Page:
348 F.2d 197 (5th Cir. 1965), 21223, City of Green Cove Springs v. Donaldson
|Citation:||348 F.2d 197|
|Party Name:||CITY OF GREEN COVE SPRINGS v. Yvonne DONALDSON.|
|Case Date:||June 28, 1965|
|Court:||United States Courts of Appeals, Court of Appeals for the Fifth Circuit|
John E. Mathews, Jr., Marion R. Shepard, Mathews, Osborne & Ehrlich, Jacksonville, Fla., for appellant.
Will O. Murrell, Arthur T. Boone, Jacksonville, Fla., for appellee.
Before JONES and GEWIN, Circuit Judges, and ESTES, District Judge.
JONES, Circuit Judge.
This action was brought against appellant, a Florida municipal corporation, by
the appellee, Mrs. Yvonne Donaldson, to recover damages sustained as a result of the actions of an employee of the City of Green Cove Springs. Jurisdiction was based upon diversity of citizenship. A judgment was recovered in the amount of $9,000, and costs. After an appeal to this Court was perfected, the appellee moved for a certification of the controlling question to the Supreme Court of Florida. The motion was denied.
The facts are virtually undisputed. At about 9:00 o'clock in the evening of July 10, 1960, Mrs. Donaldson and a companion, Mrs. Wells, left the Donaldson home in Mayport, Florida, and drove to Green Cove Springs. After arriving there and driving around for several hours, the two women began their journey home, and were then stopped by two police officers employed by the City and driving an official vehicle. The officers were on duty at the time. The record shows that the initial reason for the arrest was that Mrs. Donaldson was slightly exceeding the speed limit, for which the officers intended to give her a mere warning. Upon further investigation it appeared that there was something irregular about the automobile license tag, and Mrs. Donaldson was requested to follow the officers to the city jail so the tag could be checked.
Upon her arrival at the city jail, Mrs. Donaldson was informed that she would have to post a $35.00 bond or be placed in jail for the improper tag. At this time, the parties were standing in a parking lot behind the jail. At no time did they enter the jail building. Mrs. Donaldson asked to use a telephone. The only telephone in the jail was restricted to use for fire calls and the officers took the two women to the police station, about five blocks away. The trip to the police station was taken in the police car. Mrs. Donaldson had given her automobile keys to the officers. After their arrival at the station, the two women were left standing in front while the two officers answered a police call. No other policemen were on duty at this time. The record indicates that Mrs. Donaldson entered the police station to get some coffee and noticed some shore patrolmen there, but did not speak to them or use the telephone, because 'there was no one to call.'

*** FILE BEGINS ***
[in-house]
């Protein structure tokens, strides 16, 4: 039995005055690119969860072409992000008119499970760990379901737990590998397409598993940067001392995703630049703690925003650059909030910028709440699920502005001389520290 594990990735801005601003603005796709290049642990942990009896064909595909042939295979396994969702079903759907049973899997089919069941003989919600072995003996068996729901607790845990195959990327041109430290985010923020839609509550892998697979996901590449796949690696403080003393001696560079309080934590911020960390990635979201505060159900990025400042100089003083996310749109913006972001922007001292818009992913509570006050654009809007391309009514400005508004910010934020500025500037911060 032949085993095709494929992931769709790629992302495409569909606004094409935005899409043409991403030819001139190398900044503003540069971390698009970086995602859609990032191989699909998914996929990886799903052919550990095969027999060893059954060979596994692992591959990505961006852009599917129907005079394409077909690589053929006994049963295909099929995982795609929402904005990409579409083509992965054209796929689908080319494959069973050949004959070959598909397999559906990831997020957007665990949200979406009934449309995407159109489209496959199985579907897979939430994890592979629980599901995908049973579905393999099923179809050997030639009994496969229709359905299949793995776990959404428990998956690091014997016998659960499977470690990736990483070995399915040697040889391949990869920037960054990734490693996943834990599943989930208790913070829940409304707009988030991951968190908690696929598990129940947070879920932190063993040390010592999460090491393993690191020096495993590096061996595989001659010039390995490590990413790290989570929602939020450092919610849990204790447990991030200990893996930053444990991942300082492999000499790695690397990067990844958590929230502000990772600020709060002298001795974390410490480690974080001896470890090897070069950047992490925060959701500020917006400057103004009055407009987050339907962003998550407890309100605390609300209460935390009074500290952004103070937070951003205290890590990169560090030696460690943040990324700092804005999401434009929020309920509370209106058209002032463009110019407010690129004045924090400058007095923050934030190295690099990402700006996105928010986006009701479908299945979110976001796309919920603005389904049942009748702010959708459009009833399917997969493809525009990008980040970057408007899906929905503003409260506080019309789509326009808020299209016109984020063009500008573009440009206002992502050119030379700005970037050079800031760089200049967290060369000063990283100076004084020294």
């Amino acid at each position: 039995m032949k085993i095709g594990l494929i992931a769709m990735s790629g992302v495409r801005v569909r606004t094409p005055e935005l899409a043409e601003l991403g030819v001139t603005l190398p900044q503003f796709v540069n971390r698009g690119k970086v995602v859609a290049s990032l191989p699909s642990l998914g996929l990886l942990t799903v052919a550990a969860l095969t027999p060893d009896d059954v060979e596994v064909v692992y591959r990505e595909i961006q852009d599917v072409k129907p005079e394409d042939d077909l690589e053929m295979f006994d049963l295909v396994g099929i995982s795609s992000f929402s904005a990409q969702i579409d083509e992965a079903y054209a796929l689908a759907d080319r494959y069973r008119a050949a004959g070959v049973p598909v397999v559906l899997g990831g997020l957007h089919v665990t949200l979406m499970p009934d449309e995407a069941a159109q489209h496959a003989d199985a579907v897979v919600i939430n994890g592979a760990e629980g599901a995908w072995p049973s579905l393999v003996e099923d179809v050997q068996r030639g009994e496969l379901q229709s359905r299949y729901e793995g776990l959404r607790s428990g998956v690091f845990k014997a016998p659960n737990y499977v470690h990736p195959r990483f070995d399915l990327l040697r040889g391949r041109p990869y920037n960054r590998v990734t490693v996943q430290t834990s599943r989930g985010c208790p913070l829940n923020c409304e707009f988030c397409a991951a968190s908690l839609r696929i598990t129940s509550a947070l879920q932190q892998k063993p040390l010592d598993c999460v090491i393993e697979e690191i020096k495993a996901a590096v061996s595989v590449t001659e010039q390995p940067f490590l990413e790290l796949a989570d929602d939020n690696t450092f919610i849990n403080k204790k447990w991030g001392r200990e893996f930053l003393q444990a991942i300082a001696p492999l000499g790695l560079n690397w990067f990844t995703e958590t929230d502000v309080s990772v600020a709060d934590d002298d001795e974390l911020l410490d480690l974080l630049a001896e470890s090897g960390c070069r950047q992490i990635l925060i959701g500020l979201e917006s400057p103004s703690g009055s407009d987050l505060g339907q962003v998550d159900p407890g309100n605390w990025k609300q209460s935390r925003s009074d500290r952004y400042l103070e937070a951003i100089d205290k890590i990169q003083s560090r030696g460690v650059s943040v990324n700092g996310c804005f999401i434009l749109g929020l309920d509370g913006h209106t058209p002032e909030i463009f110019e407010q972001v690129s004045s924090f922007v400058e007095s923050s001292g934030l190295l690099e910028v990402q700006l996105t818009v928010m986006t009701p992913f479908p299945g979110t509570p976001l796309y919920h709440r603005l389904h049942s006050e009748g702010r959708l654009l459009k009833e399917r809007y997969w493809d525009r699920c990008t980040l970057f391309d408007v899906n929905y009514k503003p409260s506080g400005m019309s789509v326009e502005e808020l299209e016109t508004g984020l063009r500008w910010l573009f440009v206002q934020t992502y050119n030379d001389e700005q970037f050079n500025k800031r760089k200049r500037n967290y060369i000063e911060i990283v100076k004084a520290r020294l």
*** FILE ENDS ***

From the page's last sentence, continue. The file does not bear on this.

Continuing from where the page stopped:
When the officers returned, one of them took Mrs. Wells to her home at Mayport in his private automobile. The other police officer, Mosely, and Mrs. Donaldson got into the police car and drove back to the city jail. At no time was the plaintiff booked or issued a citation; nor was she ever taken into the jail. When they arrived at the jail, Mosely said there was no one there, and drove to a point near a railroad track, a short distance away. Mosely stopped the car, 'propositioned' Mrs. Donaldson several times, and then assaulted her. According to the plaintiff's testimony, she resisted for approximately forty-five minutes, until Mosely overcame her and succeeded in raping her. The next thing she remembered was driving home. The jury returned a verdict for Mrs. Donaldson, and the City has appealed from the judgment entered on the verdict.
The City specifies as error the failure of the trial court to direct a verdict in its favor at the close of the evidence. After alleging the facts set forth above, the complaint stated that the City, 'carelessly and negligently failed to protect the plaintiff and suffered, allowed and permitted the plaintiff to be violently assaulted and debauched * * *.' The initial question is whether the evidence, viewed most favorably for the plaintiff, can support the judgment on the theory that the City was negligent. Ross v. Hayes, 5th Cir. 1964, 337 F.2d 691. We hold that it cannot.
Since the decision of the Florida Supreme Court in Hargrove v. Town of Cocoa Beach, Fla.1957, 96 So.2d 130, Florida municipal corporations are liable for injuries resulting from the negligence of their agents under principles of respondeat superior. They are immune from such liability for injuries arising from the exercise of legislative, judicial,
quasi-legislative, or quasi-judicial functions, but in all other respects, the liability of a Florida municipality for the negligence of its agents is to be determined upon the same principles that govern private corporations, one of which is the doctrine of proximate cause. Seaboard Air Line Railway Co. v. Mullin, 1915, 70 Fla. 450, 70 So. 467, L.R.A. 1916D, 982.
The principal claim of the plaintiff at the trial was that the City was negligent in failing to provide a matron at the city jail to insure against assault of the kind perpetrated by Officer Mosely. This was the view of the trial court in denying the City's motion for a directed verdict, on the theory that a jury might resonably find that the City was negligent, and that its negligence was the proximate cause of the plaintiff's injury. We think this view overlooks the fact that at no time did plaintiff or Officer Mosely enter the city jail or otherwise make their presence known to anyone who might have been inside. Consequently, the presence or absence of a matron in the jail bore no causal relation to the plaintiff's injury. Causation in fact is an essential element of proximate cause in Florida. Seaboard Air Line Railway Co. v. Mullin...
To continue readingFREE SIGN UP